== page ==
Two of the UK’s best known entrepreneurs and businessmen have entered the fray regarding loans to small businesses and the apparent unwillingness of banks to lend to them.
Gordon Brown has appointed a panel to ensure that banks deal fairly with entrepreneurs. Lord Sugar, the Government’s Enterprise ‘Tsar’, is the most well known and head of the panel. He is accompanied by John Wright, the outgoing chairman of the Federation of Small Businesses and Mike Fairey the former deputy chief executive of Lloyds TSB.
Lord sugar’s appointment has come as a bit of a shock to many given his earlier lambasting of failed loan applicants. He branded them ‘moaners’ and said that banks were, in his experience, doing a thoroughly professional job. So if banks weren’t lending to them it was because the businesses should be talking to an insolvency practitioner, not a lender. He said that many small business owners were living in ‘Disney World’ if they thought the banks and government should write them blank cheques just because they thought they had a good idea.
Philip Hammond, Shadow Chief Secretary to the Treasury said: “Only Labour could announce on April Fool’s day that it had appointed the man who called credit-starved small businesses "moaners" who lived in "Disney World" to be the adjudicator on their applications for bank loans. No wonder no-one believes Lord Mandelson’s claims to be the champion of small business when Labour would rather tax jobs and the recovery than cut government waste.”
Many small business owners will be asking whether Lord Sugar has the right outlook and mentality for the allotted task.
Sur Stelios on the other hand is looking at this problem from the other perspective. He was recently rejected for a mortgage on his Â£5.2 million commercial property so he could raise money for his next project. He eventually had to use his shares in his budget airline easyJet to raise the Â£17.5 million in cash he needed to buy 80 Old Street and convert it into an easyHotel.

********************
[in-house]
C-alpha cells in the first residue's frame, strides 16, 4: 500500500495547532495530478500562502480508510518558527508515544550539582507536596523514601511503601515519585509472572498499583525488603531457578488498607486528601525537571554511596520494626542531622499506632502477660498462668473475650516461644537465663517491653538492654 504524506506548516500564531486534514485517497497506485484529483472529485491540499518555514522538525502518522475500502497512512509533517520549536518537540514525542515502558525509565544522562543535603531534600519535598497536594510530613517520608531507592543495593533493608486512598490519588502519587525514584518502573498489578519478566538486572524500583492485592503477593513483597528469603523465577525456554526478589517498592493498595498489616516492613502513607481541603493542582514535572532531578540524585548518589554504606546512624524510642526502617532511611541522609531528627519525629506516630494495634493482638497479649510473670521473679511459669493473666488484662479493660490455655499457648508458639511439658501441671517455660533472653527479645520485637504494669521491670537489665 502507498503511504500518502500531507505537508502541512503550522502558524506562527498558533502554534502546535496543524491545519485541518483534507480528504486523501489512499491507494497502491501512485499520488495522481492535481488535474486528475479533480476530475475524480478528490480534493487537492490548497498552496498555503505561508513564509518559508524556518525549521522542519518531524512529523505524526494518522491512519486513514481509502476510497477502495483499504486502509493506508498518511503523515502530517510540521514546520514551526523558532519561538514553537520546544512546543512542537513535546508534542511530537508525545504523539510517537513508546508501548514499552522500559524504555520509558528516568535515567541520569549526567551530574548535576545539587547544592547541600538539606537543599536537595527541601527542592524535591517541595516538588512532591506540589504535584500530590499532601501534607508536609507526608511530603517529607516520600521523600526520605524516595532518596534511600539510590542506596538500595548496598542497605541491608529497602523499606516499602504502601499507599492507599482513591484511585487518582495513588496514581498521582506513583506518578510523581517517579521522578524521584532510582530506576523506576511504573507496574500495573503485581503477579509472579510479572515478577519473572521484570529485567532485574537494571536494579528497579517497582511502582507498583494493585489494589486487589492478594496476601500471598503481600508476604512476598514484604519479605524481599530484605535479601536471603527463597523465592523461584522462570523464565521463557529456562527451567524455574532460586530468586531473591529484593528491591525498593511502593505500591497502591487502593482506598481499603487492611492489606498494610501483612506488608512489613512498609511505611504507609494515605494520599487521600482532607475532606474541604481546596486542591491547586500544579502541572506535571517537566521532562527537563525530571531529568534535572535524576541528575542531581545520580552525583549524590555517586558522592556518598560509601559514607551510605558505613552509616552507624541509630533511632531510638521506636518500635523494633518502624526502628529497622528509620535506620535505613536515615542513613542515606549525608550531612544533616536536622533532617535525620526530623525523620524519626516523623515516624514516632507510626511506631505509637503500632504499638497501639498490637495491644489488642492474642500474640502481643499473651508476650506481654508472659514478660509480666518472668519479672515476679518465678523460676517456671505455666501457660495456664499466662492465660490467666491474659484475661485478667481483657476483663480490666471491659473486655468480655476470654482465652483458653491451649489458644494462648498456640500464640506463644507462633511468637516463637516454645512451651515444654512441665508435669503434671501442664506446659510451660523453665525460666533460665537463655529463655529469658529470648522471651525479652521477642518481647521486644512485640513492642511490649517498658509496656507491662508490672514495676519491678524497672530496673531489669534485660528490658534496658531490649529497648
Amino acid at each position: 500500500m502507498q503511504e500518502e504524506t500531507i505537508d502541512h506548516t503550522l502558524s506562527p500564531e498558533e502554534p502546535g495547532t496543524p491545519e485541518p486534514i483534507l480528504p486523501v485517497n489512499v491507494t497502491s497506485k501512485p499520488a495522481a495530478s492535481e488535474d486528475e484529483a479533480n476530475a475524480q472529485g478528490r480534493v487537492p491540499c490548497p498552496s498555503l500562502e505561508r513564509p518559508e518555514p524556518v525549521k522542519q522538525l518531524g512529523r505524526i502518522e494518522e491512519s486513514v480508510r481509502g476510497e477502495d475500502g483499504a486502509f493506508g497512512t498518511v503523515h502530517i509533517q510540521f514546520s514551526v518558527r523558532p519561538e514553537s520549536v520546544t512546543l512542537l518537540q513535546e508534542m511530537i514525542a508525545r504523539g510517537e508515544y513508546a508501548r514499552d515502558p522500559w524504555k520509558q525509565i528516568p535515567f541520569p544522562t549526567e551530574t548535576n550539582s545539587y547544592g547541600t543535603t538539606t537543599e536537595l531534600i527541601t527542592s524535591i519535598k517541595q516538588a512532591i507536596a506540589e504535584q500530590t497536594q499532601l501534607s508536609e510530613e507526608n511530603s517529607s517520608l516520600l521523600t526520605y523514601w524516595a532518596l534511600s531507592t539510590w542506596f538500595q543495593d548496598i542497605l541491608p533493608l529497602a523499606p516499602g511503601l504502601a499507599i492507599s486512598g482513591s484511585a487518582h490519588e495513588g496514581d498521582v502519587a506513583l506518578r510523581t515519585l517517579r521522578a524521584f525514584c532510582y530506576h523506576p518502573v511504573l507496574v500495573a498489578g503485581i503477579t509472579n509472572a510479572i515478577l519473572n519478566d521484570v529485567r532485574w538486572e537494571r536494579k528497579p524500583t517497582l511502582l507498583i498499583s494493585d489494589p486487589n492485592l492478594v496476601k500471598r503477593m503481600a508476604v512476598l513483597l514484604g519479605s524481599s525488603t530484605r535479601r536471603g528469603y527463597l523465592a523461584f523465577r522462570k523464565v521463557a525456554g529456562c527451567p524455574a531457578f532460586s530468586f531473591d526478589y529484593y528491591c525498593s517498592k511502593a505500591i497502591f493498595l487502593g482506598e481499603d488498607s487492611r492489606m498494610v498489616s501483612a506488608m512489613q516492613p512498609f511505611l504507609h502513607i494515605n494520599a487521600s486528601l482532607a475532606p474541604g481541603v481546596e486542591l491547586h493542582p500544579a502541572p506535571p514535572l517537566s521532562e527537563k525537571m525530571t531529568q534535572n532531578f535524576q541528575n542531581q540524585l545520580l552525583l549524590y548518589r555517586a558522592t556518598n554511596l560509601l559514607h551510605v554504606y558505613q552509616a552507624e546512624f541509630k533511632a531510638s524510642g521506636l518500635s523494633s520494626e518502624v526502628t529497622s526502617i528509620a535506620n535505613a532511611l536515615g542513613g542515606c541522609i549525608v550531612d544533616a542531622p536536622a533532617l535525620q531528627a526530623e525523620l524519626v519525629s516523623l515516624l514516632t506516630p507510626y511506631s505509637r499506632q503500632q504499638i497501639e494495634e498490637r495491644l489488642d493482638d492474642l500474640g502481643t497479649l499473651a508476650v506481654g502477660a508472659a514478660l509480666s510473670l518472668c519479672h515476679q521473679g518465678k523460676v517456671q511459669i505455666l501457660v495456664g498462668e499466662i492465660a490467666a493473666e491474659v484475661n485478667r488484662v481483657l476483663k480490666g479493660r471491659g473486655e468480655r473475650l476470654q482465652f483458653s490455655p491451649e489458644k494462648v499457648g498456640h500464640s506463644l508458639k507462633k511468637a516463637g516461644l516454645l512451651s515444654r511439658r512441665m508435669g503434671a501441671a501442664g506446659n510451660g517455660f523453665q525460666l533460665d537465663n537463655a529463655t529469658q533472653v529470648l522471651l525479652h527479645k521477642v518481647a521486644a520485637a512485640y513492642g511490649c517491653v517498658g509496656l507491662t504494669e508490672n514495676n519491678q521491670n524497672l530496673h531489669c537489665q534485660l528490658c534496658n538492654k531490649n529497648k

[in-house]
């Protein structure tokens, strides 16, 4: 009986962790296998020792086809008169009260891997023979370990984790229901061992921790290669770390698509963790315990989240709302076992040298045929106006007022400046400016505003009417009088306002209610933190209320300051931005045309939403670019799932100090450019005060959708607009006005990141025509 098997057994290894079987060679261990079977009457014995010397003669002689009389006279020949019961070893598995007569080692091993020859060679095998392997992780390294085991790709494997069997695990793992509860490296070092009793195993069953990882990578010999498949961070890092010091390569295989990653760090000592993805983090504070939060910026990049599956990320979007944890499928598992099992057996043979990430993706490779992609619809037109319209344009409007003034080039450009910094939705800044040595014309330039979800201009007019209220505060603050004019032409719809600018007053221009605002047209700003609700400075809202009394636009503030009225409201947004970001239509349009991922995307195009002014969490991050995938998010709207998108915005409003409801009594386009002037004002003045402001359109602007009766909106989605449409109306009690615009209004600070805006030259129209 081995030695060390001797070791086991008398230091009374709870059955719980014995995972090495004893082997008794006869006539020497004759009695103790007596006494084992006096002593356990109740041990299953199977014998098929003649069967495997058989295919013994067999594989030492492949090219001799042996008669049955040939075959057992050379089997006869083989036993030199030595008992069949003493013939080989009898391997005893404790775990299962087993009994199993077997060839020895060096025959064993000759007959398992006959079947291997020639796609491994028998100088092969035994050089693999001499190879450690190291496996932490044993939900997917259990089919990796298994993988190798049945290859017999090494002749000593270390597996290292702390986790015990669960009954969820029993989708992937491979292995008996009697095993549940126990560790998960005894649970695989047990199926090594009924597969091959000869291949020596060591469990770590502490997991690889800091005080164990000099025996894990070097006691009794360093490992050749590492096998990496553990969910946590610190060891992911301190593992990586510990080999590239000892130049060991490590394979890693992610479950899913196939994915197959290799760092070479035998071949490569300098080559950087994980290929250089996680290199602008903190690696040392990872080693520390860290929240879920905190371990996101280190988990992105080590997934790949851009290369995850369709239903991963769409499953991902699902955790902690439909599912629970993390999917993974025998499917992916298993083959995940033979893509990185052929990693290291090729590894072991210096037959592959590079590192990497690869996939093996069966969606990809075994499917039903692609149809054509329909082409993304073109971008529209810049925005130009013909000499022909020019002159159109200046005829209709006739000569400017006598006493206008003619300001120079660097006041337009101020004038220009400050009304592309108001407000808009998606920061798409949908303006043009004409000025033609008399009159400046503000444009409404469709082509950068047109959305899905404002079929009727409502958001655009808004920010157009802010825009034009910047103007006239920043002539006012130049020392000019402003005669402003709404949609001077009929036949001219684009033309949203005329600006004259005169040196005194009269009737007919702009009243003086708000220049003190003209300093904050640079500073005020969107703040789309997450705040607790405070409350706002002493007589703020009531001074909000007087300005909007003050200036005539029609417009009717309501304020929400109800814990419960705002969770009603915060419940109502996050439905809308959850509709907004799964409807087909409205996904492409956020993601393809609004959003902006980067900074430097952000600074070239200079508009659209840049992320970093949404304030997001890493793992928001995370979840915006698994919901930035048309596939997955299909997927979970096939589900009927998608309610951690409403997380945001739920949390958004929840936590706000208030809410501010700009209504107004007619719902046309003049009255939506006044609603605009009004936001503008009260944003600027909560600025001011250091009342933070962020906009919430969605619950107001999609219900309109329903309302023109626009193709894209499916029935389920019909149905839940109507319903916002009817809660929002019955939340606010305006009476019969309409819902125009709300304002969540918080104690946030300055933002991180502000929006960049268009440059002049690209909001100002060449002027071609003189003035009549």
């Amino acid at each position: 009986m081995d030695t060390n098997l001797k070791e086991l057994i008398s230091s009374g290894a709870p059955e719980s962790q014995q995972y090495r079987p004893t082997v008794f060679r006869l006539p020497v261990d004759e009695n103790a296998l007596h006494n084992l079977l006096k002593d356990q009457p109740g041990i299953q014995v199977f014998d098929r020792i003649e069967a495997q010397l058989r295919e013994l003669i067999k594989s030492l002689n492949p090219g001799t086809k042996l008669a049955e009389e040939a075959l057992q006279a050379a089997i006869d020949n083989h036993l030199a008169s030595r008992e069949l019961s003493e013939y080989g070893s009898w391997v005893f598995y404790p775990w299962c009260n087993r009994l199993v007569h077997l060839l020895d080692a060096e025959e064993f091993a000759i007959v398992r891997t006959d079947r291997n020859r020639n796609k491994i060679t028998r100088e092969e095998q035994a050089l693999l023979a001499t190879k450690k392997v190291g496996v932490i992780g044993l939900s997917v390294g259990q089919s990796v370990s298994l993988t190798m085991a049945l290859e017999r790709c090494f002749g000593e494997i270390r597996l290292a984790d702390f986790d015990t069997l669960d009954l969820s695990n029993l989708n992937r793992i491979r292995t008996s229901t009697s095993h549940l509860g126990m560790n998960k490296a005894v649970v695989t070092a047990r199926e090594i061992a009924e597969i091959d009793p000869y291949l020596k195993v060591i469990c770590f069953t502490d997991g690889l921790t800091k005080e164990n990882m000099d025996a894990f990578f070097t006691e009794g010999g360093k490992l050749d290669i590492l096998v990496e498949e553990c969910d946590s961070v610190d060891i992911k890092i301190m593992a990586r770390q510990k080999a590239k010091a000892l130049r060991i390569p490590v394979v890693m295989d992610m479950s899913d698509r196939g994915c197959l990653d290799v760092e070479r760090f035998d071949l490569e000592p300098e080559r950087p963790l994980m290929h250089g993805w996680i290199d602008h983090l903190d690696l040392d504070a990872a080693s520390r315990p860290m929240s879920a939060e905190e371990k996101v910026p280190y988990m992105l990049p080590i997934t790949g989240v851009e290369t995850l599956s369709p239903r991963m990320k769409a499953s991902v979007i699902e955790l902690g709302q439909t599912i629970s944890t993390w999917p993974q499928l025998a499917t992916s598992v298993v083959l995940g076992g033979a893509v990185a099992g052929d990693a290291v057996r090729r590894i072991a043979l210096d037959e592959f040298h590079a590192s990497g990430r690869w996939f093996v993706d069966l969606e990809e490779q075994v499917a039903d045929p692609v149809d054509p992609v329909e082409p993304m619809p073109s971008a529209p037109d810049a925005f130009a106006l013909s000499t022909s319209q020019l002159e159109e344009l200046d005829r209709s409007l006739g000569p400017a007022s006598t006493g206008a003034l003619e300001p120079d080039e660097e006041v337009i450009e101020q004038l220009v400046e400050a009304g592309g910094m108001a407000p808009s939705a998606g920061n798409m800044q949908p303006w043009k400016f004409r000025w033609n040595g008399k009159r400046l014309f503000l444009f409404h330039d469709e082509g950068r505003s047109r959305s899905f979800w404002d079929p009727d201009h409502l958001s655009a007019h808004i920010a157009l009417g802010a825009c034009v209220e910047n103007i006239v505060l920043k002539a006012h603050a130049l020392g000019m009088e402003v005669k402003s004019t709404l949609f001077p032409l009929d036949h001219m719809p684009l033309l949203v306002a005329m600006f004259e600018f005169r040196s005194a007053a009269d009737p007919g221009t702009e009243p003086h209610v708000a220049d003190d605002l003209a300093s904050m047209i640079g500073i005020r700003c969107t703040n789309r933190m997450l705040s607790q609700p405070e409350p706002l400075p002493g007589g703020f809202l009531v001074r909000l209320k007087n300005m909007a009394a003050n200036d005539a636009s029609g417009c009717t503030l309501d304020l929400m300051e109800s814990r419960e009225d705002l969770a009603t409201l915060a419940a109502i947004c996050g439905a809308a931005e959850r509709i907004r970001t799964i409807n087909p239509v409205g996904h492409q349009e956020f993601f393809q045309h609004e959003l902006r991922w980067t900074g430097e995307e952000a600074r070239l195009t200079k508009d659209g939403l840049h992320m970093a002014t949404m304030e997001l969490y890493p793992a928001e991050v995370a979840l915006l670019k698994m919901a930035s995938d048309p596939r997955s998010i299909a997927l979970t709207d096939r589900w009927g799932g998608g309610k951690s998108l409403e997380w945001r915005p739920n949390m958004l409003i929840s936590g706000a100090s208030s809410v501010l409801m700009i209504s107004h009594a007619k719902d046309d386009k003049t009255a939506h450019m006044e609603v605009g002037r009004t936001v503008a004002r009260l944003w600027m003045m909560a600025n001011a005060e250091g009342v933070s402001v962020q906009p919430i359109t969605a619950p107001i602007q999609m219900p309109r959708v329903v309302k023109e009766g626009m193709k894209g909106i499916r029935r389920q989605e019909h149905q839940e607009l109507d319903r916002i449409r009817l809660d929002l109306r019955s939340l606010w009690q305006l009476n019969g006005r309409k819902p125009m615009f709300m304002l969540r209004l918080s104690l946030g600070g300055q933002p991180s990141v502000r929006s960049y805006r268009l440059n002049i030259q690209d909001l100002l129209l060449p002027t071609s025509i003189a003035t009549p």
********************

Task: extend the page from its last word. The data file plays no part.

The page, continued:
Sir Stelios found himself in the ‘Catch 22’ situation of the banks not being willing to loan the money for the project as he needed planning permission, but planning permission could only be granted once he’d bought the property.
This is Sir Stelios’s third property acquisition over the last year. In the past he has shunned physical assets but now believes them so underpriced that he sees them currently as good investments.
Sir Stelios said: “I found it impossible to raise financing, so I had to buy the property with cash. The banks are supposed to be helping small businesses by lending more, but they are only paying lip service to that. The banks have got to become more sensible because they are preventing people like me from creating new jobs.”
How short our memories are. Just a year ago the banks were being castigated for causing this credit crunch because of their lackadaisical lending practices. It was all their fault for being too free and easy with credit went the mantra. Now when the banks go over everything with a fine toothed comb and turn people down we moan they are being too tight.